In a town known for its top-notch school district, excellence in education is the expectation amongst Chappaqua residents. Any variations in school rankings are analyzed, dissected and actively discussed. The Chappaqua Central School District (CCSD) is characterized by its challenging curriculum, a committed faculty and an impressive array of innovative programming at every level.
It’s the common perception that Chappaqua’s high property taxes are responsible for such programming. In fact, over 75% of the school district’s budget is allocated to fixed costs, with little leftover to support programs that do not fit into the category of core academics. Therefore, funding is supplemented privately by organizations such as the Chappaqua School Foundation (CSF). CSF fills the void, enhancing the students’ education by fostering innovation and funding meaningful initiatives beyond the scope of the school budget.
Making the Grade
Marjorie Troob, President of CSF, was unfamiliar with the foundation’s significant role in the district until she attended the CSF Spring Benefit eight years ago. “During the president’s speech, my ears perked up,” Troob recalls. “She was discussing a district-wide initiative to raise $75k for SMART boards for incoming 3rd graders, the grade my son was entering. It immediately impressed upon me how enriching this addition would be to the classroom. I thought that by reaching out to my network within the community, together, we could make this happen quickly.” Her efforts were fruitful and Troob, realizing the influence of CSF, joined the board two years later and became a fixture in the organization.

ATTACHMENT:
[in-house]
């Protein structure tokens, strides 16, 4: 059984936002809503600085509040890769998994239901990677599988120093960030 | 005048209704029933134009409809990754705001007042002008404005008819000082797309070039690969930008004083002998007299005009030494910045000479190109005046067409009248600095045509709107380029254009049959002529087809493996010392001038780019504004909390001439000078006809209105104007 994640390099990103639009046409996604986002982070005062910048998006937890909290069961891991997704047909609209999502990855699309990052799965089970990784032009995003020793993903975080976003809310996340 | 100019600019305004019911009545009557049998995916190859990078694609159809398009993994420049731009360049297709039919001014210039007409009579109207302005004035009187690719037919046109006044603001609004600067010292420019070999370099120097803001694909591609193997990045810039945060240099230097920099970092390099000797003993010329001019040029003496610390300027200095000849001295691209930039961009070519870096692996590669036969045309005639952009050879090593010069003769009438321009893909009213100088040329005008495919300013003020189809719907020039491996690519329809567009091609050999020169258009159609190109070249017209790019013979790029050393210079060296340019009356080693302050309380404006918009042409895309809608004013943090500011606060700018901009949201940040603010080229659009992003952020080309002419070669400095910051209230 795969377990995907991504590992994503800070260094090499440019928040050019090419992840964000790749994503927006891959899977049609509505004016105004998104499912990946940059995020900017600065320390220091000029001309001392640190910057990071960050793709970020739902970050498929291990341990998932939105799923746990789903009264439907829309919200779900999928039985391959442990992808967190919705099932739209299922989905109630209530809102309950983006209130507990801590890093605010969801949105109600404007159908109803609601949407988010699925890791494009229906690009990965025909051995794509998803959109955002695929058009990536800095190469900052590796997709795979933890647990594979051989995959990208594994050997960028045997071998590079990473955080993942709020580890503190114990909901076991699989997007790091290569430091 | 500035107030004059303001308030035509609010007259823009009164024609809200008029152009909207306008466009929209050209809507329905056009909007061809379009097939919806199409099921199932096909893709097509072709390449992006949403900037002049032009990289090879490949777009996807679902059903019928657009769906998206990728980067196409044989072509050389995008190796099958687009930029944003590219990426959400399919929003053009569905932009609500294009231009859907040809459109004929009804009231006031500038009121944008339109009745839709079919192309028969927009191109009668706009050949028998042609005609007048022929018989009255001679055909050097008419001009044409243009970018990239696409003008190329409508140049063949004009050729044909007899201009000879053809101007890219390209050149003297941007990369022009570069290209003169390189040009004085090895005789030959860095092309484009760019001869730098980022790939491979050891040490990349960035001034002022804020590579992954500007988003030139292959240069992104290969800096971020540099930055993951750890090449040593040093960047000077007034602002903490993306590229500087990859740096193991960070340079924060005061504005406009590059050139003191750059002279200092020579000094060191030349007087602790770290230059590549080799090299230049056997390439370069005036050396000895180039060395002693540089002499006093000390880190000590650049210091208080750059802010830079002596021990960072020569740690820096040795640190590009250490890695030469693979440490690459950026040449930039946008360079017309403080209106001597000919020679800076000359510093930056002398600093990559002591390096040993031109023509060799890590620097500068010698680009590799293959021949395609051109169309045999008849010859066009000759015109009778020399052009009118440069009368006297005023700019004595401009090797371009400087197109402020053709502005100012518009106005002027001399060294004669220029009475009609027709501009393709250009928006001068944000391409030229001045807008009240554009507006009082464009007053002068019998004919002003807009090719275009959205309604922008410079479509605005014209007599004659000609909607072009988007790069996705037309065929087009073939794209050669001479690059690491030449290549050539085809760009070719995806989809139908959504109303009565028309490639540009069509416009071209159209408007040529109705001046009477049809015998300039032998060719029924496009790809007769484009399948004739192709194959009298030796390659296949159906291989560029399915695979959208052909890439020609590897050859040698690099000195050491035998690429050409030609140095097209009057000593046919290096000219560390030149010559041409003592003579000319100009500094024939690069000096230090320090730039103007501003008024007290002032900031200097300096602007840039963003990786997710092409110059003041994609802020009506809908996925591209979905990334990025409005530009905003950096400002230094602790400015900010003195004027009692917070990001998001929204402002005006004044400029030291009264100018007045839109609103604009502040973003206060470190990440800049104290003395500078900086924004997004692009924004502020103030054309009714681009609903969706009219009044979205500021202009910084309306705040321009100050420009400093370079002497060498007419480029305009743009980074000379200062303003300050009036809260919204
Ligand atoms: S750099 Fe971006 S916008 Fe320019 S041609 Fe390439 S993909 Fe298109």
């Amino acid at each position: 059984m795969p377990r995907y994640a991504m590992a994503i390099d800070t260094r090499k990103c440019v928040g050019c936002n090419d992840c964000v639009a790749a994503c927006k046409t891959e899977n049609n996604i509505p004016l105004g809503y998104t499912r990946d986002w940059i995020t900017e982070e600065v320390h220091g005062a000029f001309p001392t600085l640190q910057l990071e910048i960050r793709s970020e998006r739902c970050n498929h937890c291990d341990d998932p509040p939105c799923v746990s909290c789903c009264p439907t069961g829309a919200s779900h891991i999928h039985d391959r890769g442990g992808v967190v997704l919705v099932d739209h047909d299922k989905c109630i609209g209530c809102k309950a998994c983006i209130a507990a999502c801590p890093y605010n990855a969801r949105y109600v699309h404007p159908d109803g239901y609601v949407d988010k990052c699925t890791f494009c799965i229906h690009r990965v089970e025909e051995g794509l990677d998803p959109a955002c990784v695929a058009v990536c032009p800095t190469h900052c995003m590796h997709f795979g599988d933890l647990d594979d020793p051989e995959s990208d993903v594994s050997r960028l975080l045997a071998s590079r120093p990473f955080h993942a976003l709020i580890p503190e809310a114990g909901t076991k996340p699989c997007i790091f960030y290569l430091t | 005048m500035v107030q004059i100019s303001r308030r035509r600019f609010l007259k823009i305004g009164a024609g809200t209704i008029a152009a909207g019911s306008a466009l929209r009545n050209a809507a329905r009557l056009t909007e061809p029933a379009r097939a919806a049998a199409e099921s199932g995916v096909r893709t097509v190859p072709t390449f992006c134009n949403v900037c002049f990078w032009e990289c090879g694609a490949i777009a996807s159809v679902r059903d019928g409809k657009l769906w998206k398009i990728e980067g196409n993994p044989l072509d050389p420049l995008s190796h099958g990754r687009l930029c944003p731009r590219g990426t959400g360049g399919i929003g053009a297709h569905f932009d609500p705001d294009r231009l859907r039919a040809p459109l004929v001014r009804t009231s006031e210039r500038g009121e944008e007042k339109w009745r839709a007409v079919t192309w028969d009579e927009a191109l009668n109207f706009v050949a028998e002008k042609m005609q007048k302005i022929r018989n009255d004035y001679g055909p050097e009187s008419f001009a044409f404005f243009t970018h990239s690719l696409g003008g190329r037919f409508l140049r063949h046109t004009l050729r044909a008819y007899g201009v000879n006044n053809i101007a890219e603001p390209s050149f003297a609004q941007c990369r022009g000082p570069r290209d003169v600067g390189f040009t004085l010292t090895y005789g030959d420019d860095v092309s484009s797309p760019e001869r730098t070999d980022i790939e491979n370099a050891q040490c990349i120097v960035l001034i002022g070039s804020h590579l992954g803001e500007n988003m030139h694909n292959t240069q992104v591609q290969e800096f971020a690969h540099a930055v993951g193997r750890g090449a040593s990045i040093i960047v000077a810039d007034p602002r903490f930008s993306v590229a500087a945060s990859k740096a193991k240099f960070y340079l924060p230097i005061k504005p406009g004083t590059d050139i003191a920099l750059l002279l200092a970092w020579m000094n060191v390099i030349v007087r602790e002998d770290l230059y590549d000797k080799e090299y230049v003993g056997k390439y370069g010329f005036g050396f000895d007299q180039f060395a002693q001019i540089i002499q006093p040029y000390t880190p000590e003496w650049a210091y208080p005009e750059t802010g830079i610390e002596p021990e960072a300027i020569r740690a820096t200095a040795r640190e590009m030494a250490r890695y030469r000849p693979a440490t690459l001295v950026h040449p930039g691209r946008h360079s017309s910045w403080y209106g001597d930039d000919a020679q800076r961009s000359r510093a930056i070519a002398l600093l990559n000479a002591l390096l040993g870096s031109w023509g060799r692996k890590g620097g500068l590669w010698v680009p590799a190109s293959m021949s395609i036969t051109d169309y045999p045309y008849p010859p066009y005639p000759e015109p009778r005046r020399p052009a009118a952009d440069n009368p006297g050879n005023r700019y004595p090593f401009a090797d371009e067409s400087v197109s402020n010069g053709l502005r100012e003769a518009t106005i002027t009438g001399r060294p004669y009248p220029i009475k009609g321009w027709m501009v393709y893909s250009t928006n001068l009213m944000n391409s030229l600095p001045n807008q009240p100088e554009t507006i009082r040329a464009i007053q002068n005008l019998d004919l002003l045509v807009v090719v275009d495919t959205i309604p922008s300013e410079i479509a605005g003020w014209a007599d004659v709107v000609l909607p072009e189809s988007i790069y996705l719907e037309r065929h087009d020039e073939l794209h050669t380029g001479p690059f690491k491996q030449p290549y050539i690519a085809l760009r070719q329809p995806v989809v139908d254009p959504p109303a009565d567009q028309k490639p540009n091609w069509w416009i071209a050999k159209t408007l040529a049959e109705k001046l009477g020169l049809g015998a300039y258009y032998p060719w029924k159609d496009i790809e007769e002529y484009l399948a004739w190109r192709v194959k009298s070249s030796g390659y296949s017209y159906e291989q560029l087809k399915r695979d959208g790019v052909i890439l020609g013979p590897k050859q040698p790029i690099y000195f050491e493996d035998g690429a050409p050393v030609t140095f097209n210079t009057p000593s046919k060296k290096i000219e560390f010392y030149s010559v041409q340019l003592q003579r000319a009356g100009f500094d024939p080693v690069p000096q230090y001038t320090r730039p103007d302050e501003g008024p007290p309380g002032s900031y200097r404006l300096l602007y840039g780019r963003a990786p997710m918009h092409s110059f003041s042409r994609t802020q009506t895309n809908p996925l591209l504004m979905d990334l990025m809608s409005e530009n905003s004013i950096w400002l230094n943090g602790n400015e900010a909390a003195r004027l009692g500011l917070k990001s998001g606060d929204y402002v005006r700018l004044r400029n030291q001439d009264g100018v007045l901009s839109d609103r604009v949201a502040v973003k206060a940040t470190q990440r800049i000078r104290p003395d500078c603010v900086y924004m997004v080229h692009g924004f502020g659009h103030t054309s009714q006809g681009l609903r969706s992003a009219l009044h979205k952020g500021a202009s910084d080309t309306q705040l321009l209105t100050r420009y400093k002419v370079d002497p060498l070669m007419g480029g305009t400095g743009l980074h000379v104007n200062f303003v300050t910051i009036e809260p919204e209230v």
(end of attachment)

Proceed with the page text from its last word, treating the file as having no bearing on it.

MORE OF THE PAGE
Since its inception in 1993, CSF has raised over $3.8 million, funding over 300 educational grants and innovative projects. The Board of Directors is comprised of approximately 30 parent volunteers. “Our Board members represent each of Chappaqua’s schools and come with diverse backgrounds and skill-sets, providing us with broad insight into the heartbeat of the community. They are highly collaborative, committed and dynamic, not to mention that we have some of the nicest people you will ever meet.”
Fundraising efforts are conducted throughout the year with events including Mom’s Night Out, the Harlem Wizards basketball game, a Beginning of School event for preschoolers and their largest fundraiser, the Annual Spring Benefit. “It truly never gets boring,” Troob adds. CSF also hosts the Janet L. Wells Faculty Innovator of the Year Award and CSF Grant Recipient Ceremony that recognizes faculty who have demonstrated an exceptional commitment to delivering educational innovation to their students.